Reich, along with everything else I've ever heard. I like harmony,
which is probably why I like Steve Reich more than the other contemporary
composers. He has a real jazz sensibility about the harmony he uses.
I loved what he did with "Different Trains" in using sampling
vocals, transcribing them, and using them in a musical way. I liked
the idea of doing the same with the vocals, but also using a multitude
of music samples. The idea with Lecture on Nothing is to
make an entirely new piece out of entirely old pieces. It's primitive.
I'm no Steve Reich. But I like it. Somehow, it's what I had to do.
SE: Whats your process of recording or mixing the tracks and
are there any key gears you like?
primarily a drummer, so I will often start with an idea for rhythm.
Then I'll take some music chunks that I find interesting, sample
them, and play them on the keyboard and twist them around in a way
that starts to suggest a new musical idea to me. And one thing starts
to suggest another to me, so I go with it until I think it's done.
More often than not, I'll start with the music, and then I put the
words on top of it. That's where I'll try to find a subject that
interests me, and I'll go on a search for samples of people talking
about that subject, or use words out of context to say what I'm
trying to say. And then I rewrite what all these people say in a
way that works melodically with the music. It's tedious. But it
was the best thing I could come up with in terms of doing my own
thing. I tend to like to see people trying to do something new with
music, rather than to try to re-create what the Beatles did 40 years
ago (which isn't easy. Impossible, really). Having said that, what
I do would more or less fit into the "Revolution #9" style.
Is there anything really new to be done with music? I'm not sure.
I'm not even sure at times if that is even an important cause to
The first album
was done without any computers or sequencers. A casio fz-1 sampler,
cheap (A.R.T.) harmonizer, and a tascam 388 8-track tape machine
were used. I mixed down to an early form of digital 2- track (pre
DAT), which used a box to convert analog to digital (and vice versa),
and a sony beta machine to store the data. I think the one I had
was made by akai. All samples were played by hand, which in some
ways is quicker, and allows for more experimenting with pitch, rhythm,
and harmony. The second album was done much the same way, but I
used a computer (Cubase was the software) for a tape recorder and
mix down machine, and for some drum loop editing. I just remastered
the new album on my current pro tools setup. I was lucky to get
Joe Gastwirt to master my first album.
SE:How is it
distributed? Would it be available on Itunes or myspace?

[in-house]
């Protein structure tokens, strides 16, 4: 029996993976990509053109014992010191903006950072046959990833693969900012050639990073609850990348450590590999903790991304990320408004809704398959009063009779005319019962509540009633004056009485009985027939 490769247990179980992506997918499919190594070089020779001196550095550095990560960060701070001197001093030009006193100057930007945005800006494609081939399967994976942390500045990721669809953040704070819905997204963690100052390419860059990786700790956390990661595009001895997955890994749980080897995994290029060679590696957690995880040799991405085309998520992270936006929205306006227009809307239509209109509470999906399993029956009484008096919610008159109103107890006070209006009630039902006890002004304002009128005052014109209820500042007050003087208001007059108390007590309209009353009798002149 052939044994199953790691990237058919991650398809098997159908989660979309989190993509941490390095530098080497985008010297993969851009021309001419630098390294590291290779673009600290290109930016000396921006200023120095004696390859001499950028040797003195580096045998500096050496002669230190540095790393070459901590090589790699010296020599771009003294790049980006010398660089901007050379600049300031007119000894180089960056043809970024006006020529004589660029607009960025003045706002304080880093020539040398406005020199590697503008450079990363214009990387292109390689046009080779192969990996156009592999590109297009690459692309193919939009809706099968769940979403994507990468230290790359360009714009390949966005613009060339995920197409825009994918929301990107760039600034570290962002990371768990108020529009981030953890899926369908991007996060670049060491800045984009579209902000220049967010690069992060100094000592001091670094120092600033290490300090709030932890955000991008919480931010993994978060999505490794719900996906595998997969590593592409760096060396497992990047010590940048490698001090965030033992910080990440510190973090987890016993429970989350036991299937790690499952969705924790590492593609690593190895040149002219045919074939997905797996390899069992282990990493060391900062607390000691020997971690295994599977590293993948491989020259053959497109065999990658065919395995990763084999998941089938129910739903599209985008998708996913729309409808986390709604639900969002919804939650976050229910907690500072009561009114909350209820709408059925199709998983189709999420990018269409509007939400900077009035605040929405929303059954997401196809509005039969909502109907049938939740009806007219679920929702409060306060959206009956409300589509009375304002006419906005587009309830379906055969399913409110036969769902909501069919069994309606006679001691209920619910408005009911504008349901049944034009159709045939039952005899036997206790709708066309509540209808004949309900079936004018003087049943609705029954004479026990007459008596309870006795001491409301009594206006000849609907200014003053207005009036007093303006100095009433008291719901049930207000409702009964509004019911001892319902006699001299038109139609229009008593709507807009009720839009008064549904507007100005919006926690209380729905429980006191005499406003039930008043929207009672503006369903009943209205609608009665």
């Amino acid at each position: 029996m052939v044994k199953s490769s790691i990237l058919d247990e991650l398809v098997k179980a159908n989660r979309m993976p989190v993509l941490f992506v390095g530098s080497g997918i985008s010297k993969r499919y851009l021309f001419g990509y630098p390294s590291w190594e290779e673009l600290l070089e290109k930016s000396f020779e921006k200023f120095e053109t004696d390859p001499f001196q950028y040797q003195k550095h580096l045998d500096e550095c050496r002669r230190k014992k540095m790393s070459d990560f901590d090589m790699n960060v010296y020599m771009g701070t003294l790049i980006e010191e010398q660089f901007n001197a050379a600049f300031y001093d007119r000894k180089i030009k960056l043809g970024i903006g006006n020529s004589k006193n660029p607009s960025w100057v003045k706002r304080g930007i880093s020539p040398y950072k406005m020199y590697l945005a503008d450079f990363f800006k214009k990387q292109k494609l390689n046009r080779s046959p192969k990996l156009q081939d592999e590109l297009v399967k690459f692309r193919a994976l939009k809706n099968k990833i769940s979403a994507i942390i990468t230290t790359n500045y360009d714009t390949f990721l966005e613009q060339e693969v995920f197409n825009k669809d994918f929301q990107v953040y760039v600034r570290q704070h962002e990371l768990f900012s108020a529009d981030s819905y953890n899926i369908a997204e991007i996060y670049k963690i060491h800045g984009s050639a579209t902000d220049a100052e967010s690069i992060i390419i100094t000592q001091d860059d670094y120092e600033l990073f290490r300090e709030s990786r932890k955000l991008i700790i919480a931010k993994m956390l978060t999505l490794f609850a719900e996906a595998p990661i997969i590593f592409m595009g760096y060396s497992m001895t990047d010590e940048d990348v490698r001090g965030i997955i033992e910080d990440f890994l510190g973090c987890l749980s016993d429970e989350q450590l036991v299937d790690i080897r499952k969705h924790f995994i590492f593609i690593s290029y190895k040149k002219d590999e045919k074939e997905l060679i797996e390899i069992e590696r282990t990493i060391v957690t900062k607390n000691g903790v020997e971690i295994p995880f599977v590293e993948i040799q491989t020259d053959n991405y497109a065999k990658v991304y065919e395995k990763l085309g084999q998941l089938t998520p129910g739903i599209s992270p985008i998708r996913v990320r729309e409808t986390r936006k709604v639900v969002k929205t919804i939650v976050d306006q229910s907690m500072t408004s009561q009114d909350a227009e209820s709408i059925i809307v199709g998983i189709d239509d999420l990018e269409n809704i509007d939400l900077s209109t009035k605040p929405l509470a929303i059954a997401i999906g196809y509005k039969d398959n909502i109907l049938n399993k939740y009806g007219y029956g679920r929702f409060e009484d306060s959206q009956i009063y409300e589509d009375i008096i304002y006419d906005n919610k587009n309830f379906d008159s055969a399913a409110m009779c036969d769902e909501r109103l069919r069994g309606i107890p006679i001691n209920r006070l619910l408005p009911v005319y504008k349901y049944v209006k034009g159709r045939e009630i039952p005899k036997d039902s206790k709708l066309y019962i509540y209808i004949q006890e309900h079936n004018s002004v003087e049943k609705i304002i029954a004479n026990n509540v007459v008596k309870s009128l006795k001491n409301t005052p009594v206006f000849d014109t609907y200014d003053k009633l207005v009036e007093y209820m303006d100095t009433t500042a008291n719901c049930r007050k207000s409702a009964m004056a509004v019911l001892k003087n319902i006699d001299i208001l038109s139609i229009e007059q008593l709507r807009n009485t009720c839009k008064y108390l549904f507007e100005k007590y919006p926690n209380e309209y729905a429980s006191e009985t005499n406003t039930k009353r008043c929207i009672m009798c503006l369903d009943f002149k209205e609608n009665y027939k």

will be available for downloading on 3-30-07. There is a link at
SE: The album
Any plans for making a video
for which song?
EM:No plans yet. I did a video for the first album which you can
see at http://www.lectureonnothing.com/.
That's already 3 minutes out of your life that you're not gonna
get back if you saw that one.
SE: Who are some of your music heroes and if you had an opportunity
to collaborate with another artist who would it be?
Reich ("Different Trains") and De La Soul ("3 feet
high and Rising") were major influences, and somehow I heard
a lot of similarities in what they were doing musically in the early
90's. John Coltrane has consistently been my favorite musician since
the time I first heard him. But I'm obviously not that kind of musician.
If I do another album, maybe I'll try to collaborate with real musicians.
If I did that, I'd probably call Greg Kurstin first, because he's
the most talented musician I know. It would be a departure though,
because the main idea with lecture on nothing is to create new music
out of recycled old music and sounds.
been recording other artists for so long
.How is it different
when you work on your own material?
learned early on that my job as an engineer was to help other people
realize their unique ideas. If wanted to put my ideas out there,
I'd have to take up the role of the artist. I set a low priority
on being successful as an artist so that I wouldn't have the excuse
that I had to cater to anyone. And what do you know? I haven't been
successful as an artist! But I'm glad I've taken the time to do
my own thing.
next? Musically speaking, what makes Eddie happy or the creative
don't know what's next- I've never been one to make a 5 year plan
or anything like that. It works for me! I recently got married.
For the longest time, I never thought I would. That has made me
happier than anything else I've ever done!